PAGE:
Education campaigner Malala Yousafzai raised the alarm over Britain's foreign aid cuts which she said could hinder her drive to ensure schooling for girls.
The Nobel Peace Prize winner, 23, spoke to UK Prime Minister Boris Johnson on Friday and said she applauded his dedication to girls' education.
But she said she was "concerned he won't reach his goal of helping 40 million girls go to school" unless Britain restores its commitment to spend 0.7 per cent of national income on foreign aid.
The commitment was reduced to 0.5 per cent in a spending review last year, in a cut which ministers blamed on the "seismic impact of the pandemic".
Ms Yousafzai's warning comes after a string of charities including Oxfam and Save The Children joined a statement condemning the aid cuts as a "tragic blow for many of the world's most marginalised people".
The charities accused ministers of "making cuts with no consideration for the human harm they will cause".
"These cuts will trim UK borrowing by a fraction, but devastate lives across many of the world’s poorest countries," the statement backed by 200 NGOs read.
"The UK’s hard-won reputation for international leadership in aid is in tatters."
Ms Yousafzai also called on the UK to commit £600 million ($831m) to the US-based Global Partnership for Education.
The UK committed £225m to the project in 2018 in a three-year plan that expires this year.
Britain is due to co-host a Global Partnership summit with Kenya later this year.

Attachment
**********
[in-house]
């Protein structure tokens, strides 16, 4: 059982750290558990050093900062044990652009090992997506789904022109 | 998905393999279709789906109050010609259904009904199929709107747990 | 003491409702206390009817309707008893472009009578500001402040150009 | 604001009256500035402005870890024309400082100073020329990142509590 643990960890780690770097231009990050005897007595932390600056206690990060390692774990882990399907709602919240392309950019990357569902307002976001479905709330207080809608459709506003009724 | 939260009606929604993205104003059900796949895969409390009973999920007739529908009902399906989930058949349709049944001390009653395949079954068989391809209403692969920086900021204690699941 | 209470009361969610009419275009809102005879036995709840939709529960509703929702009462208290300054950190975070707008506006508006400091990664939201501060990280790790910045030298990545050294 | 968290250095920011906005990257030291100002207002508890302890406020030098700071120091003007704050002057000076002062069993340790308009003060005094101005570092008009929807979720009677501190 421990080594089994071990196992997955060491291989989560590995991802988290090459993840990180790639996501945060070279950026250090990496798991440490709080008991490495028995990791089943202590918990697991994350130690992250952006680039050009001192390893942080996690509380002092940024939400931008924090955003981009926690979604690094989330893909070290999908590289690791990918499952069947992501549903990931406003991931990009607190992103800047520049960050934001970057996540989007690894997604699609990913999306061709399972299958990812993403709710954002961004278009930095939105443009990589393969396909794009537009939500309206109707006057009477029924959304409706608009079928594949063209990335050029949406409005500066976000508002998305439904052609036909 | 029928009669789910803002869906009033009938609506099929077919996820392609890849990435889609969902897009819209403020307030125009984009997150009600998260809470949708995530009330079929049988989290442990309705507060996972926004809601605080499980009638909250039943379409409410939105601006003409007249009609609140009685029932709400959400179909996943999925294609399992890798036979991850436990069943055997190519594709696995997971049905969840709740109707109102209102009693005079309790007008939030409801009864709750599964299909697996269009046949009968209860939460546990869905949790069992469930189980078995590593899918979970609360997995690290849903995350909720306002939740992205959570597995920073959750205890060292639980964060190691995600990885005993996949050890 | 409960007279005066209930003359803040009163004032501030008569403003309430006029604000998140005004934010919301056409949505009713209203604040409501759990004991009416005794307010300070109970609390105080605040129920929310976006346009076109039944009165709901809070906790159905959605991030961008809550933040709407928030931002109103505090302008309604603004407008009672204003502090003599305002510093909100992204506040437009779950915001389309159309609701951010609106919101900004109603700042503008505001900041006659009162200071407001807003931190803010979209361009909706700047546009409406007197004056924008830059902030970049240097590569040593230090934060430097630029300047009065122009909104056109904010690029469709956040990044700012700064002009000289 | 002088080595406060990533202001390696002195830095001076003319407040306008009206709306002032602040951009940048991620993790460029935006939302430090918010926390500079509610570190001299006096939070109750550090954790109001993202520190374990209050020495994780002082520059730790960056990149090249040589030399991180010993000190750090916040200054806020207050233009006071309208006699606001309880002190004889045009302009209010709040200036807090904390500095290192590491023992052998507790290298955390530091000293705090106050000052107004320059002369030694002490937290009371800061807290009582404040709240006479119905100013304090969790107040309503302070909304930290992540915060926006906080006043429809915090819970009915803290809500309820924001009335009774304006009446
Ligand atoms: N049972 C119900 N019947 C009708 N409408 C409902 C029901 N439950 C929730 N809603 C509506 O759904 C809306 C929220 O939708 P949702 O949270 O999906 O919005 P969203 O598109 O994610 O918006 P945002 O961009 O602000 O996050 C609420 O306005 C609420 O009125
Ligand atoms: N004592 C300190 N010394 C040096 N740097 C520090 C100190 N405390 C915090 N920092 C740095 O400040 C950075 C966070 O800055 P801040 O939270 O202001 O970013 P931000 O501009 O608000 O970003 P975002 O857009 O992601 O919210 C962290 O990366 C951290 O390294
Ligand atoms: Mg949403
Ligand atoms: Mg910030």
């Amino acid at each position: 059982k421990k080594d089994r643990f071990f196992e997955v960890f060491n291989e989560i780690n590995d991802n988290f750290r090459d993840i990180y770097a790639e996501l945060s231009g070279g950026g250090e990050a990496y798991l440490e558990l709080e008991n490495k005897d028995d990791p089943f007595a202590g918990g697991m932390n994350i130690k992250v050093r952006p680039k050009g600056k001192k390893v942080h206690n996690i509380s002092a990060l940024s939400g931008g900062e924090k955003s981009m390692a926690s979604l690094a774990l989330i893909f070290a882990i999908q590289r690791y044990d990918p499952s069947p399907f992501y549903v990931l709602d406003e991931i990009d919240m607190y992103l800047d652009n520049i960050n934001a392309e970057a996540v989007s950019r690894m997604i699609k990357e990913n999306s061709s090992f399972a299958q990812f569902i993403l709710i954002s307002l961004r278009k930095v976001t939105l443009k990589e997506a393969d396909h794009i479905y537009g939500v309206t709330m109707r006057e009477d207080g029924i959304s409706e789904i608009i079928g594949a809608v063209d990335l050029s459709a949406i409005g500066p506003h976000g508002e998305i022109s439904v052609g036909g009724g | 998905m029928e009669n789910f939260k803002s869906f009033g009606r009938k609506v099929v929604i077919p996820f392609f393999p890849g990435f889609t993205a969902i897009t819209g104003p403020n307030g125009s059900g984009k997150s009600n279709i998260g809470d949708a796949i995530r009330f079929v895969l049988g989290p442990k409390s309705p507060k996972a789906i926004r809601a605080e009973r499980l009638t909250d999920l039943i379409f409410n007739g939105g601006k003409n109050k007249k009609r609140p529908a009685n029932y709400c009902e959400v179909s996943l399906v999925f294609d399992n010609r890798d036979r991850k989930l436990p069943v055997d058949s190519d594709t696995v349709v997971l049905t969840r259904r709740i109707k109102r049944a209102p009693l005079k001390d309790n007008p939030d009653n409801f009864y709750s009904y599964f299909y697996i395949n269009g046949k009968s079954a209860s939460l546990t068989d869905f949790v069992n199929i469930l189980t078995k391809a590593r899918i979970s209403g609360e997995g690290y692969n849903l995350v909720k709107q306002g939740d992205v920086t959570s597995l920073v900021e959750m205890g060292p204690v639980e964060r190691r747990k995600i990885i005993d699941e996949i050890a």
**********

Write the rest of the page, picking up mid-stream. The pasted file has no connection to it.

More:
Asked to respond to Ms Yousafzai's comments, Downing Street pointed to a tweet by Mr Johnson which said the UK was using its G7 presidency to lead efforts to get more girls into school.
"I spoke to Malala this morning about how girls' education is one of the smartest investments countries can make as we build back better," Mr Johnson said.
Ms Yousafzai became the world's most famous education activist after her campaign for girls' schooling led to an assassination attempt by the Taliban when she was a teenager.
After recovering from the shooting, she became the youngest ever Nobel Peace Prize laureate at 17. Last summer she graduated from the University of Oxford.
Last year she was among those to urge Britain not to cut its foreign aid commitments during the spending review.
However, the cut was announced in November in what ministers described as an "overhaul" of foreign aid.
The government insisted when the cut was announced that the reduction to overseas aid was temporary.
The 0.7 per cent threshold would be restored when the fiscal situation allows for it, ministers said.
The move drew criticism at the time from former UK prime ministers David Cameron and Tony Blair.
The cuts come in a year in which Britain tries to position itself as a global leader by chairing the G7 and the Cop26 climate summit.
Campaigners say the budget cuts hit 32 of the 45 countries most at risk from climate change.
“As the host of Cop26, the UK has a huge opportunity and responsibility to bring the world together behind a plan to tackle climate change and support the communities worst affected,” said Save The Children's chief executive Kevin Watkins.
“Calling on other countries to do more while the UK does less is a dereliction of leadership.”